Becoming Brave: Self-Managed Abortion and Life After Roe
On June 24, the U.S. Supreme Court handed down its decision in Dobbs v. Jackson Women’s Reproductive Health, upholding Mississippi’s 15-week abortion ban and overturning both Roe v. Wade and Planned Parenthood v. Casey. The Dobbs decision constitutes an unprecedented reversal of rights. It’s also the first time the court has handed down an enormously consequential, wildly unpopular decision that inevitably will be defied and circumvented by the vast majority of those it seeks to impact.
The Supreme Court has invited its own crisis of legitimacy. Now, it’s up to us — activists, artists, community members, and people who believe in freedom — to create abortion access in the absence of rights and to prepare the American public to reject the authority of a court teetering on fascism.
At the time of this writing (early October 2022), abortion bans have passed in 14 states, and over the next few years they’ll likely pass in at least 10 more, leaving approximately 75 million people of reproductive capacity in a state without an abortion clinic. This impact will fall disproportionately on poor and working-class people, Black and Brown people, and undocumented people — the same people who are being criminalized for ending their pregnancies in post-Roe America. This is not an accident: It is the project.
Life Without Roe
History has shown us that abortion bans don’t significantly reduce abortion rates, because when people are pregnant and don’t want to be, they often will put everything on the line to end the pregnancy. Most will succeed; some will not. In pre-Roe America, thousands perished from unsafe abortions, and an entire generation was scarred by the terror and dehumanization of relying on back-alley abortion. Even after 1973, Roe did not ensure safe access to care, especially after the 1976 creation of the Hyde Amendment, which bans federal programs like Medicaid from funding abortion. If something is prohibitively priced, your right to that thing is little more than an abstract assurance that you won’t be criminalized for an abortion you can’t even afford.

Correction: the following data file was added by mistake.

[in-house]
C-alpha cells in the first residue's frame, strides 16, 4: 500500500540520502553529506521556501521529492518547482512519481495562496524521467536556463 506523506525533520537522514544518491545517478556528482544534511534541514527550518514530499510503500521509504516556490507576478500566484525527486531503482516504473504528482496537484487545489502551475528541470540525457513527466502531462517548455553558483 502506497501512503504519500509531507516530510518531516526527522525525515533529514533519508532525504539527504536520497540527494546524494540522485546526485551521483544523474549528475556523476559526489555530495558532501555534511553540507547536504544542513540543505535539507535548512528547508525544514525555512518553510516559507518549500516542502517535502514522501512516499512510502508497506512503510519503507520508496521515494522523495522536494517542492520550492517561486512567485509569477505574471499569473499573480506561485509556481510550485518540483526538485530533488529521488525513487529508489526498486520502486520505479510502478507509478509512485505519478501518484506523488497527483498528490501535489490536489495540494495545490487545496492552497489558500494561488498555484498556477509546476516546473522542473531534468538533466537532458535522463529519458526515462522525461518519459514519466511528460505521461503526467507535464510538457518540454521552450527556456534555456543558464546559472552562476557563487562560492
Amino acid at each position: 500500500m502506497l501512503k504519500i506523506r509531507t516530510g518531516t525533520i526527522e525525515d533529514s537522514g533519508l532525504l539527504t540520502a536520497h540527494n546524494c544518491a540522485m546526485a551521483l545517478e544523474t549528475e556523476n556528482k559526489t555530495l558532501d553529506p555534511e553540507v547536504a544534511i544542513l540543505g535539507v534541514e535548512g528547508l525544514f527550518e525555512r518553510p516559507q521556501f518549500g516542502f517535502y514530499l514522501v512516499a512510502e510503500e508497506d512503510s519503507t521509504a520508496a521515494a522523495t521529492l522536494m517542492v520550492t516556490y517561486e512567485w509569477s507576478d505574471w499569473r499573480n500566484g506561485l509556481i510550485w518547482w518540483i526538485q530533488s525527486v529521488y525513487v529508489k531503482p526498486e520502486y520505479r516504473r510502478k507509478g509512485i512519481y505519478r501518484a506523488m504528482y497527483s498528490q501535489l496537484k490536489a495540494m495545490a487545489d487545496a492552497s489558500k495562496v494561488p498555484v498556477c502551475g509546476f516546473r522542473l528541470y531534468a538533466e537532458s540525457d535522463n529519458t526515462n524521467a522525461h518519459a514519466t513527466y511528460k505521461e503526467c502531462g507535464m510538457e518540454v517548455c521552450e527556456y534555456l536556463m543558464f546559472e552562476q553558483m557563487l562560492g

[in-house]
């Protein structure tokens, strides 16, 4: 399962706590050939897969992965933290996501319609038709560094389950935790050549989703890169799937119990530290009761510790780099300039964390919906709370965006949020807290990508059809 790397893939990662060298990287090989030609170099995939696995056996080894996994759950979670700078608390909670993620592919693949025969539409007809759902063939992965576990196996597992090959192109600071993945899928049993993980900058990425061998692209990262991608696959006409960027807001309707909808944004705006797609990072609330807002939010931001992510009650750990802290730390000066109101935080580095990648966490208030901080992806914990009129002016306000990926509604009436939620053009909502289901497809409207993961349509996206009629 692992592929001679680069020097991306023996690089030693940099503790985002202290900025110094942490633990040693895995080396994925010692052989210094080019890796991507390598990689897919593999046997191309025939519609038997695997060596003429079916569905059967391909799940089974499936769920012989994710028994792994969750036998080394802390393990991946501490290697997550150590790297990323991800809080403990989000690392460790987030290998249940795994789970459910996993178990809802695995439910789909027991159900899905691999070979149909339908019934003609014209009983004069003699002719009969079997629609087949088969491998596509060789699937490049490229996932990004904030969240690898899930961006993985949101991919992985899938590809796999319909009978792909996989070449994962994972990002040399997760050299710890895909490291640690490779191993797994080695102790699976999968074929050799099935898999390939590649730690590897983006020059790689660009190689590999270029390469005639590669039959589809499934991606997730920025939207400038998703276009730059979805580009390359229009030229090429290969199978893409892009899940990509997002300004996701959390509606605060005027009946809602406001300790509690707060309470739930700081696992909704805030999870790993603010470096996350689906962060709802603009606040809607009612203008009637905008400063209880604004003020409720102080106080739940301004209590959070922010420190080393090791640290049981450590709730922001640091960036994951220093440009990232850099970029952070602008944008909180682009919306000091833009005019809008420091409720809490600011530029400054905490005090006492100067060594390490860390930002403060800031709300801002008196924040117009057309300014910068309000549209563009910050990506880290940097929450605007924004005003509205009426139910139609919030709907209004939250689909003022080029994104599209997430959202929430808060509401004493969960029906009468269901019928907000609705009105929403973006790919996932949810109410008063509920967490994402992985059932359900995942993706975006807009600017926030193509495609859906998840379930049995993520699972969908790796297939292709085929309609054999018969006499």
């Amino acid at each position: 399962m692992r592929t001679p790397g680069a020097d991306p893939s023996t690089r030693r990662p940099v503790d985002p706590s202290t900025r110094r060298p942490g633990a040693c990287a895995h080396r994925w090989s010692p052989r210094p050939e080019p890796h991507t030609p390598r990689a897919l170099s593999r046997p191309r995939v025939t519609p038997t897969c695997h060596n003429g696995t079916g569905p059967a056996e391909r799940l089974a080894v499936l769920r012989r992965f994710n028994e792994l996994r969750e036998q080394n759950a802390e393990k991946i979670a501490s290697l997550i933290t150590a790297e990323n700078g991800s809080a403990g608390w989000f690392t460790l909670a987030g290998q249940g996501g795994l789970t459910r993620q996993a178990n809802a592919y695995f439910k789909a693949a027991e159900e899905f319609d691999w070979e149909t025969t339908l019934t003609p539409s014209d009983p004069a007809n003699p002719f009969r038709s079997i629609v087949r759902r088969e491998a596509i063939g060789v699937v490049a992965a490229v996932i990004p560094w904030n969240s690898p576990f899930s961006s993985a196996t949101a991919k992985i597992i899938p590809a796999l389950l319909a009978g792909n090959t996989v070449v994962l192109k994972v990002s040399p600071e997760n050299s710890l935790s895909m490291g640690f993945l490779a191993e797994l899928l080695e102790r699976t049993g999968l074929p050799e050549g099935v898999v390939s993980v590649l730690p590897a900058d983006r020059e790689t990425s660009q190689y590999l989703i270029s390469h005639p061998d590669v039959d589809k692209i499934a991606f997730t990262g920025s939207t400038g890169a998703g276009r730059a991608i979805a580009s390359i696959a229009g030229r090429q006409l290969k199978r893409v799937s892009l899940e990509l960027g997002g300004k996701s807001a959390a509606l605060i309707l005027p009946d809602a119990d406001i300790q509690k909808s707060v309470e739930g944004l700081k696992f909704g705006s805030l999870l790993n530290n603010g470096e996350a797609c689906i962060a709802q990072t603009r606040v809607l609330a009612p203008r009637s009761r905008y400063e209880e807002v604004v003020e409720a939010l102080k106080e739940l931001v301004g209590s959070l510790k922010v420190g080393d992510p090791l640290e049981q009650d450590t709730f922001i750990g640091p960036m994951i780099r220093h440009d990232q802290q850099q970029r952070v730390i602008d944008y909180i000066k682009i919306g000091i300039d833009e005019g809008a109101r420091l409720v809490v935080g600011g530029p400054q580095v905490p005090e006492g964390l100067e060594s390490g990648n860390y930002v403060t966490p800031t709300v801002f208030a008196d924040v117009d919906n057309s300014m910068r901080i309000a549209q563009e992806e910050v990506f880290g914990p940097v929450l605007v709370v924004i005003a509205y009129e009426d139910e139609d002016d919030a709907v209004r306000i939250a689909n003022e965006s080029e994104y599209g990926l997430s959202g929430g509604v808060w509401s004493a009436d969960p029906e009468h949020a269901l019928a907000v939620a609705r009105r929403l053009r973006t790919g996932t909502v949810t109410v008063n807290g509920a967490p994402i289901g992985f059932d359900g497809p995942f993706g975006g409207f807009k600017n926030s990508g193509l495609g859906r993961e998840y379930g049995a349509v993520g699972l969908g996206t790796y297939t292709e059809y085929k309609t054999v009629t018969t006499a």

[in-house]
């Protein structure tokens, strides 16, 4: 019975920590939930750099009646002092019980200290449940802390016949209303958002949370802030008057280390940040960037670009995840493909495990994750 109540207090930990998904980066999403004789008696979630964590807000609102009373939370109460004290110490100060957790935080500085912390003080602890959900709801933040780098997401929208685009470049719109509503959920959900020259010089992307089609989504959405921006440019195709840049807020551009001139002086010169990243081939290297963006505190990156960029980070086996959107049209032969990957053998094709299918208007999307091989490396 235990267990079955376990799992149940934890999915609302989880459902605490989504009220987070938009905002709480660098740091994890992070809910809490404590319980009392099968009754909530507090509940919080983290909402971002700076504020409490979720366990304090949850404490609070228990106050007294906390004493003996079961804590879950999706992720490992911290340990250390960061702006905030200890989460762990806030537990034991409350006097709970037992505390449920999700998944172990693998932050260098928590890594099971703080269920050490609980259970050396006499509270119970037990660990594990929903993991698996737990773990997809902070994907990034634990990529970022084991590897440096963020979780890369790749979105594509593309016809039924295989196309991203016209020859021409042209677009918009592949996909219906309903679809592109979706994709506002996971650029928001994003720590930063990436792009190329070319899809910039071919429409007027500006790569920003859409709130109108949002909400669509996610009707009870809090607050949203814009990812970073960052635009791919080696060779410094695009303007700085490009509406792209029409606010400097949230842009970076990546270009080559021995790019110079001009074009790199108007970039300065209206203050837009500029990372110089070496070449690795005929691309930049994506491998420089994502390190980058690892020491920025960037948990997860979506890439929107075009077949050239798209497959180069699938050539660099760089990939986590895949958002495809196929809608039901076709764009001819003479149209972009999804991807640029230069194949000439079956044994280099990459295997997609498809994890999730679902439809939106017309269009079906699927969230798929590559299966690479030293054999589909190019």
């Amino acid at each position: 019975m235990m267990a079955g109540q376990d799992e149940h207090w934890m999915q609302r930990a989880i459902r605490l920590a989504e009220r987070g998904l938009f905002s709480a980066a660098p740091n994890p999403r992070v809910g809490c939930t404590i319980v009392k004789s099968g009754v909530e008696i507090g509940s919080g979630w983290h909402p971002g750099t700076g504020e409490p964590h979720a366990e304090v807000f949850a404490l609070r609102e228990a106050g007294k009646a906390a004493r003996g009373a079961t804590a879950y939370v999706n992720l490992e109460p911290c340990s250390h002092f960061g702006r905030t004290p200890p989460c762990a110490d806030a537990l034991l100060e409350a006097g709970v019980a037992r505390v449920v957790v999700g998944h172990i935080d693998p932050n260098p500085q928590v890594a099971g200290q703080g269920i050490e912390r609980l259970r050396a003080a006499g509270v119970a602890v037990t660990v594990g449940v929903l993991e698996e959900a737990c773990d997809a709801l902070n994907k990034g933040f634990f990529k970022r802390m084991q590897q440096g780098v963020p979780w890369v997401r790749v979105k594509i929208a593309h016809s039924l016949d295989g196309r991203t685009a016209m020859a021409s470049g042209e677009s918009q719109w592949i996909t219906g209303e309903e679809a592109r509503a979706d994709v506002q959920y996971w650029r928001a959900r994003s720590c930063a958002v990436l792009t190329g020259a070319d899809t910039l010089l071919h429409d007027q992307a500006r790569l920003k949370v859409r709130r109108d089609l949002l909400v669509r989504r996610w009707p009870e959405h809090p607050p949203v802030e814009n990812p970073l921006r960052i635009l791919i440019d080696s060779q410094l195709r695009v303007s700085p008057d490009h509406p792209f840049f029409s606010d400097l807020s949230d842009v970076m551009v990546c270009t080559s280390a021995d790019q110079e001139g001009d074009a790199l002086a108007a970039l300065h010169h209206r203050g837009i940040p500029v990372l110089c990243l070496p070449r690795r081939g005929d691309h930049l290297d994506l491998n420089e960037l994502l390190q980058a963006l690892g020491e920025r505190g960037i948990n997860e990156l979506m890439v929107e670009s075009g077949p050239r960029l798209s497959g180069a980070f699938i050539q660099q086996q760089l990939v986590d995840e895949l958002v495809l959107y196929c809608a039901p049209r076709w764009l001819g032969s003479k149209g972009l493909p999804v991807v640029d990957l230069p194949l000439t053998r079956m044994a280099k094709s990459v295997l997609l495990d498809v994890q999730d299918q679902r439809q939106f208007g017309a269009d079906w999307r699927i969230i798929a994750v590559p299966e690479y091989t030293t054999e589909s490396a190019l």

Progressives rally behind the idea that healthcare is a human right, but this slogan is a statement of our values and not a reality. For people working to make ends meet, access to lifesaving surgery or medication like insulin can depend on your ability to promote a successful Go Fund Me campaign. I’ve never felt particularly galvanized by the message “abortion is healthcare,” because America doesn’t have universal healthcare, most abortions are exempt from Medicaid coverage, and healthcare for the poor is contingent on charity. Long before Roe was overturned, the right to reproductive healthcare was meaningless to those who had little money and no medical benefits. Volunteer-run abortion funds have been grinding heroically for years to fill this gap, no doubt making the entire difference for countless people. We don’t how many people have accessed abortions that would’ve been out of reach had it not been for abortion funds; we also don’t know how many people couldn’t find enough support and ended up giving birth to children they did not want or hurt themselves trying not to. Neither number is insignificant.